What a grand way to start the 2010 Celtic Connections concert series, a sold out show with Michael McGoldrick and his band!
The cavernous O2 ABC Theater, complete with the largest disco ball I’ve ever seen, was packed with fans of all ages, who’d clearly come to have a great time. We snagged a table in the wee side bar, one of the few places a person could sit and take notes.
Declan O’Rourke opened the show. An Irish singer/songwriter, O’Rourke droned his way through a series of forgettable songs, until the end where he performed two stand-out pieces, a surprisingly lively piece about a couple dying during an Irish famine and one where he seemed to be channeling Leonard Cohen.
McGoldrick and his band took the stage next, and my jetlag disappeared at the first notes. Backed by a truly all-star line-up, McGoldrick held forth with flute and pipes, setting the crowd into a bouncing mass. There were so many musical highlights that night. One of my favorites was a percussion set, where the amazing talents of John Joe Kelly on bodhran and Parvinder Bharat on tablas were so brilliant that even the trio of screechy women sitting next to us shut up to listen. Karan Casey lit up the stage with two songs, including an intriguing new version of the classic “Sixteen Come Next Sunday.”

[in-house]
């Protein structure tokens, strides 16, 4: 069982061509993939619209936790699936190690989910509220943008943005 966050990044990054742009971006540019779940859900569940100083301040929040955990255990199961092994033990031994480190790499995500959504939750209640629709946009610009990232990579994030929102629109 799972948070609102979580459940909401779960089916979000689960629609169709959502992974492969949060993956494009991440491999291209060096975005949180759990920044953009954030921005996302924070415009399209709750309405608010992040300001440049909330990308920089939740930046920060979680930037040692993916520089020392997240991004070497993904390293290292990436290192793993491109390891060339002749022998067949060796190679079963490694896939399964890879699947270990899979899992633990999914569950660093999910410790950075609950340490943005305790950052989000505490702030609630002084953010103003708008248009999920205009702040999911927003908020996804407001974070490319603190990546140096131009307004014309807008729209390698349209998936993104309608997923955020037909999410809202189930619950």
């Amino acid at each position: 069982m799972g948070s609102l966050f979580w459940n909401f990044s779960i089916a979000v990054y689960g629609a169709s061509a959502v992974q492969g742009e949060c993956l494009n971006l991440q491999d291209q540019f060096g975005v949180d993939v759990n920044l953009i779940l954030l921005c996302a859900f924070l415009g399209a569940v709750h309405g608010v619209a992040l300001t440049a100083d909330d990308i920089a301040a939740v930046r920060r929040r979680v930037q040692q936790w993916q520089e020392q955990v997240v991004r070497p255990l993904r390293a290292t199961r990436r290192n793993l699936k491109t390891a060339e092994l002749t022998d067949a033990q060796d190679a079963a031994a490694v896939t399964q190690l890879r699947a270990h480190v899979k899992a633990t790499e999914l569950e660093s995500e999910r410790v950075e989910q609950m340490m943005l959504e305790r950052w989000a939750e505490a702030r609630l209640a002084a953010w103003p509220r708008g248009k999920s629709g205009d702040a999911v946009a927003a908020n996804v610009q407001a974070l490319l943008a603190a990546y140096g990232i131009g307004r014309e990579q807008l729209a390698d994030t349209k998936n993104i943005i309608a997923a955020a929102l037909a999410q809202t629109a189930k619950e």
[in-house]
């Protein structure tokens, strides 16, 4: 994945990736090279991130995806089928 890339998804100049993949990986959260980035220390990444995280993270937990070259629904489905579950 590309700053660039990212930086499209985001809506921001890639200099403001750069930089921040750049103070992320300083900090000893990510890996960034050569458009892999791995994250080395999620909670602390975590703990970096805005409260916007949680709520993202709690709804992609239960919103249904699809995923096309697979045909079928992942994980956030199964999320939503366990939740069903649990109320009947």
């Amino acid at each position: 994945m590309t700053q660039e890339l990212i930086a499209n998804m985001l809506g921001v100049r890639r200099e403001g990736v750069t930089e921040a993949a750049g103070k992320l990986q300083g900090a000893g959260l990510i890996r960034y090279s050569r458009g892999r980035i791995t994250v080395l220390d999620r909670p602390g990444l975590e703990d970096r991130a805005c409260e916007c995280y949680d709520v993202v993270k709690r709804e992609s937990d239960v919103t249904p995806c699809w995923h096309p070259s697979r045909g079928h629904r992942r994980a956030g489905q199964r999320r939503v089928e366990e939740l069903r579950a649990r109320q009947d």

McGoldrick has a new CD, Aurora, which will be featured in upcoming Oak and Thorn shows. The opening set, “freefalling” is the first track on the CD, and it set a terrific tone: technically brilliant, with a wild edge. The show built energy throughout, only slowing once when a whistle-based set hit an odd buzzy tone. Finished up with a couple of my favorites – and obviously of the crowd as well – “Hip agus Hop” and the closer, “James Brown’s March.”
Great start to our CC adventure!